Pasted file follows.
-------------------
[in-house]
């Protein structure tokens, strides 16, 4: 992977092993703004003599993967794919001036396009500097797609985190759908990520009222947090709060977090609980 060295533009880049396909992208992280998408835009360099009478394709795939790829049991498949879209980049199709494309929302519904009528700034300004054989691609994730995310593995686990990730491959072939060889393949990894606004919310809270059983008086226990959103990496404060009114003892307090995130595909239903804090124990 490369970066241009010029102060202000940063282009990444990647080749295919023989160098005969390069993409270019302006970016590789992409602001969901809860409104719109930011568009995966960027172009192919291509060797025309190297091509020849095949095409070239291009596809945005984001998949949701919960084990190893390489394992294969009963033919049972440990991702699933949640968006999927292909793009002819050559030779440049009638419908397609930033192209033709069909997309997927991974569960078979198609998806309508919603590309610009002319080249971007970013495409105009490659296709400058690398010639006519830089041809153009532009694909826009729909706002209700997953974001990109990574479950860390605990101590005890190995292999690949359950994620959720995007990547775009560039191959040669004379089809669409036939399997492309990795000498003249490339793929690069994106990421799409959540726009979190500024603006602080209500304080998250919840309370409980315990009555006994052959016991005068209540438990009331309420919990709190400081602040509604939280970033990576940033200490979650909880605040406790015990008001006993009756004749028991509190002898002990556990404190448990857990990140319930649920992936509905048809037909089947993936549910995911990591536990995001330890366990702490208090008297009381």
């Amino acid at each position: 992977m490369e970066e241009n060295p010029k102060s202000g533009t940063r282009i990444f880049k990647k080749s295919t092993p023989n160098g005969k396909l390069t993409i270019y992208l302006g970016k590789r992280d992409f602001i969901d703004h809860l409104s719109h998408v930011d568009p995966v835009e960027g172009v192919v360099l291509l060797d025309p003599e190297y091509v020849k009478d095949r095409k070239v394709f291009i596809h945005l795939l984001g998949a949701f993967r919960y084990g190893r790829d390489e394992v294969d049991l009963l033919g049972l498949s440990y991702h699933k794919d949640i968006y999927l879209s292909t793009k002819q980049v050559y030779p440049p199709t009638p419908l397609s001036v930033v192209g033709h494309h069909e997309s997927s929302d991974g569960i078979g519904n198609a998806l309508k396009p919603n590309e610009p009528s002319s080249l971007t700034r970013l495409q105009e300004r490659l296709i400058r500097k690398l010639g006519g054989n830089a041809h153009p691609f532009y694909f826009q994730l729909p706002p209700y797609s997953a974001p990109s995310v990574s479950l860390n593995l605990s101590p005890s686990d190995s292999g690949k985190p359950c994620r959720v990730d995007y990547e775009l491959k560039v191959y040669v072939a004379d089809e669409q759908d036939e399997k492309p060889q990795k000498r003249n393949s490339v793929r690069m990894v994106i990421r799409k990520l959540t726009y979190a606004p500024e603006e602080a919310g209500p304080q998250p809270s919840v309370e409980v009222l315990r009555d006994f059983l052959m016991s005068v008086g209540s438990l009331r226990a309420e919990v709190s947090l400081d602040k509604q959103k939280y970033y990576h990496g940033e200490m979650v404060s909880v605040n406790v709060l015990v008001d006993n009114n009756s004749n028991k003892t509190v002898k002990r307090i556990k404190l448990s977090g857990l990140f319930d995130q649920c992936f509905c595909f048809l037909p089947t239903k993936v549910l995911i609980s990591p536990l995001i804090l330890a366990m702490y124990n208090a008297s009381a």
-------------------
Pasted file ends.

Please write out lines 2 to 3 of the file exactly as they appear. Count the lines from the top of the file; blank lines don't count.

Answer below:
């Protein structure tokens, strides 16, 4: 992977092993703004003599993967794919001036396009500097797609985190759908990520009222947090709060977090609980 060295533009880049396909992208992280998408835009360099009478394709795939790829049991498949879209980049199709494309929302519904009528700034300004054989691609994730995310593995686990990730491959072939060889393949990894606004919310809270059983008086226990959103990496404060009114003892307090995130595909239903804090124990 490369970066241009010029102060202000940063282009990444990647080749295919023989160098005969390069993409270019302006970016590789992409602001969901809860409104719109930011568009995966960027172009192919291509060797025309190297091509020849095949095409070239291009596809945005984001998949949701919960084990190893390489394992294969009963033919049972440990991702699933949640968006999927292909793009002819050559030779440049009638419908397609930033192209033709069909997309997927991974569960078979198609998806309508919603590309610009002319080249971007970013495409105009490659296709400058690398010639006519830089041809153009532009694909826009729909706002209700997953974001990109990574479950860390605990101590005890190995292999690949359950994620959720995007990547775009560039191959040669004379089809669409036939399997492309990795000498003249490339793929690069994106990421799409959540726009979190500024603006602080209500304080998250919840309370409980315990009555006994052959016991005068209540438990009331309420919990709190400081602040509604939280970033990576940033200490979650909880605040406790015990008001006993009756004749028991509190002898002990556990404190448990857990990140319930649920992936509905048809037909089947993936549910995911990591536990995001330890366990702490208090008297009381």
């Amino acid at each position: 992977m490369e970066e241009n060295p010029k102060s202000g533009t940063r282009i990444f880049k990647k080749s295919t092993p023989n160098g005969k396909l390069t993409i270019y992208l302006g970016k590789r992280d992409f602001i969901d703004h809860l409104s719109h998408v930011d568009p995966v835009e960027g172009v192919v360099l291509l060797d025309p003599e190297y091509v020849k009478d095949r095409k070239v394709f291009i596809h945005l795939l984001g998949a949701f993967r919960y084990g190893r790829d390489e394992v294969d049991l009963l033919g049972l498949s440990y991702h699933k794919d949640i968006y999927l879209s292909t793009k002819q980049v050559y030779p440049p199709t009638p419908l397609s001036v930033v192209g033709h494309h069909e997309s997927s929302d991974g569960i078979g519904n198609a998806l309508k396009p919603n590309e610009p009528s002319s080249l971007t700034r970013l495409q105009e300004r490659l296709i400058r500097k690398l010639g006519g054989n830089a041809h153009p691609f532009y694909f826009q994730l729909p706002p209700y797609s997953a974001p990109s995310v990574s479950l860390n593995l605990s101590p005890s686990d190995s292999g690949k985190p359950c994620r959720v990730d995007y990547e775009l491959k560039v191959y040669v072939a004379d089809e669409q759908d036939e399997k492309p060889q990795k000498r003249n393949s490339v793929r690069m990894v994106i990421r799409k990520l959540t726009y979190a606004p500024e603006e602080a919310g209500p304080q998250p809270s919840v309370e409980v009222l315990r009555d006994f059983l052959m016991s005068v008086g209540s438990l009331r226990a309420e919990v709190s947090l400081d602040k509604q959103k939280y970033y990576h990496g940033e200490m979650v404060s909880v605040n406790v709060l015990v008001d006993n009114n009756s004749n028991k003892t509190v002898k002990r307090i556990k404190l448990s977090g857990l990140f319930d995130q649920c992936f509905c595909f048809l037909p089947t239903k993936v549910l995911i609980s990591p536990l995001i804090l330890a366990m702490y124990n208090a008297s009381a």